June 21st is the annual Gorilla Naming Ceremony, called Kwita Izina after the old Rwandan tradition of naming newborns. This year, 20 infant mountain gorillas will be given names by “key personalities in wildlife conservation and business.” Exactly who these people are has not been revealed, but I’m keeping my fingers crossed that Natalie Portman will show up again this year.
Rwanda has turned the Naming Ceremony into a week-long event, beginning yesterday with the launch of several community projects made possible with funds raised from past gorilla naming events.
I tagged along with a delegation of ORTPN staff, conservation groups, reporters, and politicians to visit a couple of the community projects. We arrived at the Nyabigoma primary school in Kinigi to a spectacular site: the 600+ students grouped in the schoolyard singing and dancing. To one side, 10 men in traditional attire beat giant drums. To the other side, the parents of the school children and other community folks joined in the singing and clapping.
The school is one of 11 primary schools built with funds from conservation. ORTPN Director General Rosette Rugamba said, “By celebrating Kwita Izina, we are celebrating incredible success in the conservation of the mountain gorilla and the continued partnership with the community that plays host to the gorillas.”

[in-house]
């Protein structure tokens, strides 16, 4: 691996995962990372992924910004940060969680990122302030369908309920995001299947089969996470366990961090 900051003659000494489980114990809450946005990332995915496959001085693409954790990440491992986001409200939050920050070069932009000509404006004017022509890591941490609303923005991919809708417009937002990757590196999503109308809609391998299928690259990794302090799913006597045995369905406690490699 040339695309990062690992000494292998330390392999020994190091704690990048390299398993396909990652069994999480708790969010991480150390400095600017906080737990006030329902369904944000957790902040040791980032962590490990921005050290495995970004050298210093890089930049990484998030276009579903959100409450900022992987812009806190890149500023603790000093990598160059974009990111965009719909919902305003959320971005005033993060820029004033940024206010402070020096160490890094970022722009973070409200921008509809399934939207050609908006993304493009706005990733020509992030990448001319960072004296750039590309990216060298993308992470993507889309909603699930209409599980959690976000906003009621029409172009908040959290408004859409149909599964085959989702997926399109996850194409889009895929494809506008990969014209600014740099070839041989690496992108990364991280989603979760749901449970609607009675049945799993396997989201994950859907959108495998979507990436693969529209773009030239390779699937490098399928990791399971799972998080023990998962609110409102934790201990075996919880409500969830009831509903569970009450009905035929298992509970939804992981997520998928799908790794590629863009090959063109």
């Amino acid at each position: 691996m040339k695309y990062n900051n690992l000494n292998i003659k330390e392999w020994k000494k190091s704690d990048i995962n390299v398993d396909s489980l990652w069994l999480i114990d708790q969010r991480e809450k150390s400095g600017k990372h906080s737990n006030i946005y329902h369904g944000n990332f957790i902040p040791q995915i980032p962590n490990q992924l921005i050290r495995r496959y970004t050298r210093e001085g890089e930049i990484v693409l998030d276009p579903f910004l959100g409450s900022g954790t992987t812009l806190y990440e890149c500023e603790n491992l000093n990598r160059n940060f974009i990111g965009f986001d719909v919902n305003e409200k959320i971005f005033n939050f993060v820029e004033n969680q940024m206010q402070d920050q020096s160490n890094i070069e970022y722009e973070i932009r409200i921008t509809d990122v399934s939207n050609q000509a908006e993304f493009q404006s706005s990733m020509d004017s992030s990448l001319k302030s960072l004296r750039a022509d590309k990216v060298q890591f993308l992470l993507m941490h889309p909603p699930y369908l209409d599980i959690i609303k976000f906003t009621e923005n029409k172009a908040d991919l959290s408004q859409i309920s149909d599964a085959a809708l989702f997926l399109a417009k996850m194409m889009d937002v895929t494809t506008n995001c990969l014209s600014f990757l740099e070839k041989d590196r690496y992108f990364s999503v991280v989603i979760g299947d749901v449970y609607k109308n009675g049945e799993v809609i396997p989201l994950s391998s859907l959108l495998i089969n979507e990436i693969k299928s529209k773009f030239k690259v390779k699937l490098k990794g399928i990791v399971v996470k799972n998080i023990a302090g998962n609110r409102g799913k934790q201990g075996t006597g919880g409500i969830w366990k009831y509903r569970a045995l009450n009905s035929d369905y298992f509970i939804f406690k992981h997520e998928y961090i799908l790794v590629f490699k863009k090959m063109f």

Over the past three years, ORTPN has given community projects over 410 million Rwandan francs ($762,000) raised through a successful revenue sharing scheme. ORTPN allocates at least 5% of its total gross revenue each year to be distributed to projects in communities surrounding the parks. The International Gorilla Conservation Program (IGCP) helped design the revenue sharing policy.
In 2007 gorilla tourism generated $7 million in Rwanda. So it’s no surprise to see so many happy faces in the communities surrounding Volcanoes National Park.
Paul began with AWF based in Nairobi for a year, before moving to Washington DC. Paul has worked at the Madrid Aquarium and at The Marine Mammal Center in the Marin Headlands outside San Francisco. He was born in New Zealand but grew up in the San Francisco Bay Area. Paul received his B.S. in Wildlife Ecology and Management at the University of Michigan’s School of Natural Resources and Environment. He is a member of the Emerging Wildlife Conservation Leadership initiative and is working on a conservation campaign to combat the illegal trade of Asian pangolins. Paul enjoys photography, travel, hikes in the woods, music, and nyama choma.
AWF Blogs bring you to the critical landscapes we work in, where conservation benefits both wildlife and people alike. The blogs are written by our staff - men and women who have dedicated their lives to Africa's wildlife, people and wild lands.
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